Mudra to the heart of mythology

Dancer Janani Murali's latest production received critical acclaim in England and will be staged across India next.

Growing up, Janani Murali always wanted to revise some of her mother, renowned danseuse Padma Murali’s productions and she’s now finally getting to do just that. The 32-year-old Bengalurean recently performed her piece, Savitri – Narratives of the Heart to critical acclaim in London and Cambridge and is now set to take it across India and parts of South-East Asia. Here, she tells us what she aspires to do with her legacy. Her production premiered in Bengaluru late last year, and has ever since, made it across the world. “In fact, I’ve played the role of baby Savitri when I was only five in my mother’s production and it stayed with me.

I continued to ask myself, how I would do it differently,” she says. Janani chose to bring the philosophy underlying the story itself. “When you have to do something – rituals, festivals, there’s always the question of ‘why?’ It’s difficult to answer them, but they exist. I wanted to bring them to the fore,” she explains. Using Upanishads and more contemporary poetry by Tagore, Rumi and Sri Aurobindo, she draws parallels between the story of Savitri and how we look at mythology and philosophy.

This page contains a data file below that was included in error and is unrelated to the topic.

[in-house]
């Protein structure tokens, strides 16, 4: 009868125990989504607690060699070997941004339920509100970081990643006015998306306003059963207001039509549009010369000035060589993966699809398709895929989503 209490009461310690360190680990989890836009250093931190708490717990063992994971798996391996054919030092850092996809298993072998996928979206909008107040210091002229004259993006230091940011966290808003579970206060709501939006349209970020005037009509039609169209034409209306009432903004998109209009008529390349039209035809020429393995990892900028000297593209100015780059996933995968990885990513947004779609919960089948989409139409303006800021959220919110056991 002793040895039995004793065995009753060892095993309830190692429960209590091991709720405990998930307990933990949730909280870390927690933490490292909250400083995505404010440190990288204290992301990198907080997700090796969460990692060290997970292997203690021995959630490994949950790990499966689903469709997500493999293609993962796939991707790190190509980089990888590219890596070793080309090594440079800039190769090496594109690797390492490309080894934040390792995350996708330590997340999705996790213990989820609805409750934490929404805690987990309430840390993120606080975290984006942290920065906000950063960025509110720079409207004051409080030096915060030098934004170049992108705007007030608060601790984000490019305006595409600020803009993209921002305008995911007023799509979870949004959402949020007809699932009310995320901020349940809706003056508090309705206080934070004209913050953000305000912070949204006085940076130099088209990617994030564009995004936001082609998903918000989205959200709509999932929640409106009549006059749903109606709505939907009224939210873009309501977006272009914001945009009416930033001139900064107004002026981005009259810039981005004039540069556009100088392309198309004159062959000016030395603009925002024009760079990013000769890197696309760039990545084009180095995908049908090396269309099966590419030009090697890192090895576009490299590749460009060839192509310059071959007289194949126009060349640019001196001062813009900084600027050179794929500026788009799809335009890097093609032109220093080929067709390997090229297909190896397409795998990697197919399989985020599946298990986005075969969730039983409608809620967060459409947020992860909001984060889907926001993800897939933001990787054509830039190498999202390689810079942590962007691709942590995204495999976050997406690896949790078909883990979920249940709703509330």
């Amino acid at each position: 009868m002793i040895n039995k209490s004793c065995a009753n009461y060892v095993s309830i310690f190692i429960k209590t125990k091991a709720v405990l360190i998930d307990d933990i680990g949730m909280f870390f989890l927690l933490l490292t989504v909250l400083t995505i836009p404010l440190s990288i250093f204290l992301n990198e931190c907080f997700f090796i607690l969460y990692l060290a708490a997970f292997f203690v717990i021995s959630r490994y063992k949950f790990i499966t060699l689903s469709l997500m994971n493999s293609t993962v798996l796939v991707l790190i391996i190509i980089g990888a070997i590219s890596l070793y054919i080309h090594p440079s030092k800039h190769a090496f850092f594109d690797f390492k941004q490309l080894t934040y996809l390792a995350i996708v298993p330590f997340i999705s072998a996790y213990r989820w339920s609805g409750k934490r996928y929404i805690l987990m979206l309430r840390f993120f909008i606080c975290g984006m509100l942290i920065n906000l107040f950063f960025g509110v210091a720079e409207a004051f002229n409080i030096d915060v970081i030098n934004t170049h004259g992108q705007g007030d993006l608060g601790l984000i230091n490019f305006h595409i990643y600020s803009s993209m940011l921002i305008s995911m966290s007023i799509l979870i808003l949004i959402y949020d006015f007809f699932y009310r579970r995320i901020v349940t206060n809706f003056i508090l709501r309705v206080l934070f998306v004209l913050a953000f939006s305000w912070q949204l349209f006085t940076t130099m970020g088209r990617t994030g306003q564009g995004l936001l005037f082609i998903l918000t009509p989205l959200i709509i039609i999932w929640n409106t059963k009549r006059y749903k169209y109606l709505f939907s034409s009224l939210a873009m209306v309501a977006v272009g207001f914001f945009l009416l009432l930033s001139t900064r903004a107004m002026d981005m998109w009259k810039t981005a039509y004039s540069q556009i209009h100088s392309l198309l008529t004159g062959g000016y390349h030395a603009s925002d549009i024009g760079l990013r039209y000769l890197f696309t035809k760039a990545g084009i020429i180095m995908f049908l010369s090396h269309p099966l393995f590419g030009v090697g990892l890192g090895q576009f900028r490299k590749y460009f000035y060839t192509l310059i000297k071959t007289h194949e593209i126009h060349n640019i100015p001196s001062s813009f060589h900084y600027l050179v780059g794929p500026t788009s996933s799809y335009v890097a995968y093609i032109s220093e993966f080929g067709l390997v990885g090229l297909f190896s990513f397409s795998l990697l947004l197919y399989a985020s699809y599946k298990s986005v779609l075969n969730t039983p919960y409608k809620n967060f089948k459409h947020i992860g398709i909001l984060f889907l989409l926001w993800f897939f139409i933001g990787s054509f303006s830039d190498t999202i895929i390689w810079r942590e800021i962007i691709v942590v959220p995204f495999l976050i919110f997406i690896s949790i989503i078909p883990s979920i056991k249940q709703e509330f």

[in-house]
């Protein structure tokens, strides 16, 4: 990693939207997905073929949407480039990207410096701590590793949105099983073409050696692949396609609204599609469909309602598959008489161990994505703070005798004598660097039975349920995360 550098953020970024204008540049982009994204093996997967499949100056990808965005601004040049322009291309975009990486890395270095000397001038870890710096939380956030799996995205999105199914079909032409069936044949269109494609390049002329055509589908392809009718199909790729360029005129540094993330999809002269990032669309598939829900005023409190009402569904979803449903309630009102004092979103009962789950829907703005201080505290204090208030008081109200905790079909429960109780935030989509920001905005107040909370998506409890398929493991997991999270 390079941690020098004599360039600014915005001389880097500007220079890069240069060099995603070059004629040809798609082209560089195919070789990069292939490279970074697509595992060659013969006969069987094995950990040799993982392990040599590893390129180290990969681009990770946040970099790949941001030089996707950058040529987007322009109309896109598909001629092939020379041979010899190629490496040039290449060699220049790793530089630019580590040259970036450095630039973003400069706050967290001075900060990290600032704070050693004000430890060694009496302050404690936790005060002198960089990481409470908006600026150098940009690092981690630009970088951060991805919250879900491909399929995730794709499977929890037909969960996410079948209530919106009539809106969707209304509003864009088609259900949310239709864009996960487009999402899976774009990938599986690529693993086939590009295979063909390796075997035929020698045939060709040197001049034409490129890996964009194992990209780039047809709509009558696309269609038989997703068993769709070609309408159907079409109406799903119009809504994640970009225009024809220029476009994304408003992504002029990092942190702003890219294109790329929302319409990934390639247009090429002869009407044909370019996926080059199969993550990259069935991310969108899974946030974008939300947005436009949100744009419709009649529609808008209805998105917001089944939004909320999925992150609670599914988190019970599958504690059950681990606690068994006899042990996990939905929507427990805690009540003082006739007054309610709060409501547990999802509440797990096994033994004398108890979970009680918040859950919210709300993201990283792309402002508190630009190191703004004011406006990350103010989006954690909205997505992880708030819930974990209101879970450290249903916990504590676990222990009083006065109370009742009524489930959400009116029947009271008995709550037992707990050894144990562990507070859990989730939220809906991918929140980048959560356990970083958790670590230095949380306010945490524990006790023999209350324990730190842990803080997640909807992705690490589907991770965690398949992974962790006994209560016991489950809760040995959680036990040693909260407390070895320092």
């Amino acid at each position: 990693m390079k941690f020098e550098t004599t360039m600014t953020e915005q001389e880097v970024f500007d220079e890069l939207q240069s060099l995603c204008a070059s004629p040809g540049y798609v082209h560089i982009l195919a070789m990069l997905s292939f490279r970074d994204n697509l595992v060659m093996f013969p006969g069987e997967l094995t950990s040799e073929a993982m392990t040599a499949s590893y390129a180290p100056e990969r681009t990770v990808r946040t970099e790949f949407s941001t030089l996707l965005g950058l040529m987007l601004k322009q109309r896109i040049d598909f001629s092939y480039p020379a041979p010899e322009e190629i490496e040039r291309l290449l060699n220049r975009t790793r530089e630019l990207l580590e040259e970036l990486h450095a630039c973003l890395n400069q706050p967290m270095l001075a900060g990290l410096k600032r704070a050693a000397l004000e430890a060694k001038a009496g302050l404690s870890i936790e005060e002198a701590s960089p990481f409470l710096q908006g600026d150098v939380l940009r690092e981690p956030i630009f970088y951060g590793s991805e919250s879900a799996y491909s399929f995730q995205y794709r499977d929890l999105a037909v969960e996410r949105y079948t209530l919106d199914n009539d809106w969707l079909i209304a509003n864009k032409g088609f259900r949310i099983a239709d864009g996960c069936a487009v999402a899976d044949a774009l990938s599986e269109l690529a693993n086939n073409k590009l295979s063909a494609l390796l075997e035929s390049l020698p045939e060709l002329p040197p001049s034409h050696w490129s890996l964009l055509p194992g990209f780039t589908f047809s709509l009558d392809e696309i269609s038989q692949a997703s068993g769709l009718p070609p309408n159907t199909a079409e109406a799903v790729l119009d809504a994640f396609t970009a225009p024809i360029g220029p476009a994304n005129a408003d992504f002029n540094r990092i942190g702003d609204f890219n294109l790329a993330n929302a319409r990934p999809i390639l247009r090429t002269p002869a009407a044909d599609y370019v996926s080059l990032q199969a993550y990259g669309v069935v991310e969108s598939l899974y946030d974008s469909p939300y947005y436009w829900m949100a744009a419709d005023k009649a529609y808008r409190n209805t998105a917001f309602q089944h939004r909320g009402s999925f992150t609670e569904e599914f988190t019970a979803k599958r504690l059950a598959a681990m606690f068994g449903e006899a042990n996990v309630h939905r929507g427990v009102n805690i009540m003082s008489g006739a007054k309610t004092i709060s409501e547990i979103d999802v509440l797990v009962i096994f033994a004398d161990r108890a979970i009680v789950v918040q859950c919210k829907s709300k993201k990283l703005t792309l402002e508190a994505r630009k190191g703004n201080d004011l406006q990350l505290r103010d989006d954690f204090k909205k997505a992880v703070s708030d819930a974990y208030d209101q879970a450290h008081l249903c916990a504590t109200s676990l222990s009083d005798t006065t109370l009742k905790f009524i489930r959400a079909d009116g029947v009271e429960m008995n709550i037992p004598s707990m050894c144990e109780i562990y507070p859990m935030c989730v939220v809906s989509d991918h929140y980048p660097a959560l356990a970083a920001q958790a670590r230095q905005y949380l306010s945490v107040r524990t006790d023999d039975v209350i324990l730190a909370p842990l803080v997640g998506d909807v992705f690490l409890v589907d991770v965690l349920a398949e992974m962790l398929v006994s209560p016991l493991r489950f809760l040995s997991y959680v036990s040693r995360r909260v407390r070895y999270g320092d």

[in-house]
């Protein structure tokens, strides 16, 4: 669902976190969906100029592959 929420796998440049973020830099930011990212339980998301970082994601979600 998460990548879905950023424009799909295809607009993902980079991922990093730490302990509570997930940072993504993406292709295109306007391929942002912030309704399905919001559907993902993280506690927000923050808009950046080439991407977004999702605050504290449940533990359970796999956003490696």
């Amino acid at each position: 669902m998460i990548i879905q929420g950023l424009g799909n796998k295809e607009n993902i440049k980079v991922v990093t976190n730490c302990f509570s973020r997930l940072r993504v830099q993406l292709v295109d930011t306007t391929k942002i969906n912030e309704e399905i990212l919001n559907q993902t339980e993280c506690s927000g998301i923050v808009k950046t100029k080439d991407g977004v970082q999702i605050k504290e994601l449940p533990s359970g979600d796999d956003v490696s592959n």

Janani wears other hats as well and she’s thoroughly excited by all of them – equally. She is a biologist specialised in immunology. And she recently turned entrepreneur with her line of eco-friendly soaps and scrubs. “I like applying my mind and being challenged constantly. Wanting to learn more enthuses me,” she admits. But at the end of the day, she finds dance cathartic. “I want to use it as a medium to explain philosophy and mythology. I’m also hoping to build a community around dance and art to see how it can make a difference to our lives,” says Janani, who is already seeing it through as the associate artistic director of Padmalaya Dance Foundation run by her mother. Her packed schedule only speaks more about her passions – “Up next is a collaborative work for Tyagabharatam, an Independence Day festival in Chennai based on freedom fighters. We are doing a piece on the Rani of Jhansi. I think, her strength and conviction is remarkable – for a woman in the 1800s to not only command an army but to fight on the battlefield,” she says, constantly inspired to bring stories of strength on to the stage.

( Source : Deccan Chronicle. )
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